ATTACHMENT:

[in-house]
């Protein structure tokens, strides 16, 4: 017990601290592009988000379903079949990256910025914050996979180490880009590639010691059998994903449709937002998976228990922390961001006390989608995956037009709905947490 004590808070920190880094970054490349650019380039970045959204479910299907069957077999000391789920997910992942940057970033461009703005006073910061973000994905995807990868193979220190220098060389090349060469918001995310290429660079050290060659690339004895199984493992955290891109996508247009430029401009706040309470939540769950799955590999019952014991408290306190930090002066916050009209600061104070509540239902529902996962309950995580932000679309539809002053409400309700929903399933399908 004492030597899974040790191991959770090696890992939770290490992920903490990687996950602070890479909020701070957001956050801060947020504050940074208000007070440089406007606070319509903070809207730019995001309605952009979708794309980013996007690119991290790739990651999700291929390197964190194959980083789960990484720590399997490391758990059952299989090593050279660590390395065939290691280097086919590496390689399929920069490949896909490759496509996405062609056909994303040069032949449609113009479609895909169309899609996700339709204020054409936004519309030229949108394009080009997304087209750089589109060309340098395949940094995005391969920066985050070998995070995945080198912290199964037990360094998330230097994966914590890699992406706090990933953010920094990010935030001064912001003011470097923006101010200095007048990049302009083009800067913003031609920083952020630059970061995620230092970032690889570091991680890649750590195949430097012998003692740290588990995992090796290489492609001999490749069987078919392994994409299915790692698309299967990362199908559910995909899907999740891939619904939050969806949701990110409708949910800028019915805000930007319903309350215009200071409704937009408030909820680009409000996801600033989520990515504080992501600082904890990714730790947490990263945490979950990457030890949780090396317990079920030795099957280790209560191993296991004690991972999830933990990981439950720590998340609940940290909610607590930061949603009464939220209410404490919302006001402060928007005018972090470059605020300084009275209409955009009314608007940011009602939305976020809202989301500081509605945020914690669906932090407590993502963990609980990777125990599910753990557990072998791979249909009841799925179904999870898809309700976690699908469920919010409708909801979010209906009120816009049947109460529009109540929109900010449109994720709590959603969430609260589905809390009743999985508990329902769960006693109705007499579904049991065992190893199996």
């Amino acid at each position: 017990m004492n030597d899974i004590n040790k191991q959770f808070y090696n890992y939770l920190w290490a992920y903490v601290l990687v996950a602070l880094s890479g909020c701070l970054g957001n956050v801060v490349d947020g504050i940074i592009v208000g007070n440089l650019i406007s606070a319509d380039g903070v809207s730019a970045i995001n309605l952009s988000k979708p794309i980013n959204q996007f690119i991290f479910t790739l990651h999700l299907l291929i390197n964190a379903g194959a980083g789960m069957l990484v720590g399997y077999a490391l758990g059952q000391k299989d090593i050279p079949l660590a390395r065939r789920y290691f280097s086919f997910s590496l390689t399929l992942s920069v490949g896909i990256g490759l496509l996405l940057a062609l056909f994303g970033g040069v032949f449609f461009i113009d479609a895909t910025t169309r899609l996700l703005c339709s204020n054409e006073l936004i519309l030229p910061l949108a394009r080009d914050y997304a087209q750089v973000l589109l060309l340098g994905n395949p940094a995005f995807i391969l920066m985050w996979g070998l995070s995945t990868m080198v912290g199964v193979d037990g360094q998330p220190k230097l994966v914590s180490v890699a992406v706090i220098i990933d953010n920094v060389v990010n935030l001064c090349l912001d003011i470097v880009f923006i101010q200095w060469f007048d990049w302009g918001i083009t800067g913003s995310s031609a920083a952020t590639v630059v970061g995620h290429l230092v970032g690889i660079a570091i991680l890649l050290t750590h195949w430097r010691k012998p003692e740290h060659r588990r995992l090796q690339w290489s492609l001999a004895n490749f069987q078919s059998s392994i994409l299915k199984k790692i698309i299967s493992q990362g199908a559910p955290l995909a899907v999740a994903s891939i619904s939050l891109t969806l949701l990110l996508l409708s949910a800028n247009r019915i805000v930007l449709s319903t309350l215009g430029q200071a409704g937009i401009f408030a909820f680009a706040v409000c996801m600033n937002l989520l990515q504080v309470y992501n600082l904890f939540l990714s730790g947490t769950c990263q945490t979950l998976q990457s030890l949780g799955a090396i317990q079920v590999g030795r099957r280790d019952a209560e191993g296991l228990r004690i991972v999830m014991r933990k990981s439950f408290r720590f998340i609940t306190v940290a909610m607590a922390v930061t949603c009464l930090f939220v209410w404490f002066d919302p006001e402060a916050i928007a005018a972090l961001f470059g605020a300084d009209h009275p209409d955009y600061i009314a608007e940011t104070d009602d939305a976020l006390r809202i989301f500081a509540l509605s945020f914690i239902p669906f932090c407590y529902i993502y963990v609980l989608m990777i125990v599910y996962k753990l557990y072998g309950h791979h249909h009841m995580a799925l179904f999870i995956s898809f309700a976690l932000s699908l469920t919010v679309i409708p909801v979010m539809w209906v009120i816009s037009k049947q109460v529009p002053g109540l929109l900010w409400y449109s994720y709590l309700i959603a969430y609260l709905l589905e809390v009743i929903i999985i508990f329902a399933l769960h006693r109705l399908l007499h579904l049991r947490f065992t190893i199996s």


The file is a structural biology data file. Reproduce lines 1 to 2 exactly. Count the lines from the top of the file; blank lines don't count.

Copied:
[in-house]
């Protein structure tokens, strides 16, 4: 017990601290592009988000379903079949990256910025914050996979180490880009590639010691059998994903449709937002998976228990922390961001006390989608995956037009709905947490 004590808070920190880094970054490349650019380039970045959204479910299907069957077999000391789920997910992942940057970033461009703005006073910061973000994905995807990868193979220190220098060389090349060469918001995310290429660079050290060659690339004895199984493992955290891109996508247009430029401009706040309470939540769950799955590999019952014991408290306190930090002066916050009209600061104070509540239902529902996962309950995580932000679309539809002053409400309700929903399933399908 004492030597899974040790191991959770090696890992939770290490992920903490990687996950602070890479909020701070957001956050801060947020504050940074208000007070440089406007606070319509903070809207730019995001309605952009979708794309980013996007690119991290790739990651999700291929390197964190194959980083789960990484720590399997490391758990059952299989090593050279660590390395065939290691280097086919590496390689399929920069490949896909490759496509996405062609056909994303040069032949449609113009479609895909169309899609996700339709204020054409936004519309030229949108394009080009997304087209750089589109060309340098395949940094995005391969920066985050070998995070995945080198912290199964037990360094998330230097994966914590890699992406706090990933953010920094990010935030001064912001003011470097923006101010200095007048990049302009083009800067913003031609920083952020630059970061995620230092970032690889570091991680890649750590195949430097012998003692740290588990995992090796290489492609001999490749069987078919392994994409299915790692698309299967990362199908559910995909899907999740891939619904939050969806949701990110409708949910800028019915805000930007319903309350215009200071409704937009408030909820680009409000996801600033989520990515504080992501600082904890990714730790947490990263945490979950990457030890949780090396317990079920030795099957280790209560191993296991004690991972999830933990990981439950720590998340609940940290909610607590930061949603009464939220209410404490919302006001402060928007005018972090470059605020300084009275209409955009009314608007940011009602939305976020809202989301500081509605945020914690669906932090407590993502963990609980990777125990599910753990557990072998791979249909009841799925179904999870898809309700976690699908469920919010409708909801979010209906009120816009049947109460529009109540929109900010449109994720709590959603969430609260589905809390009743999985508990329902769960006693109705007499579904049991065992190893199996």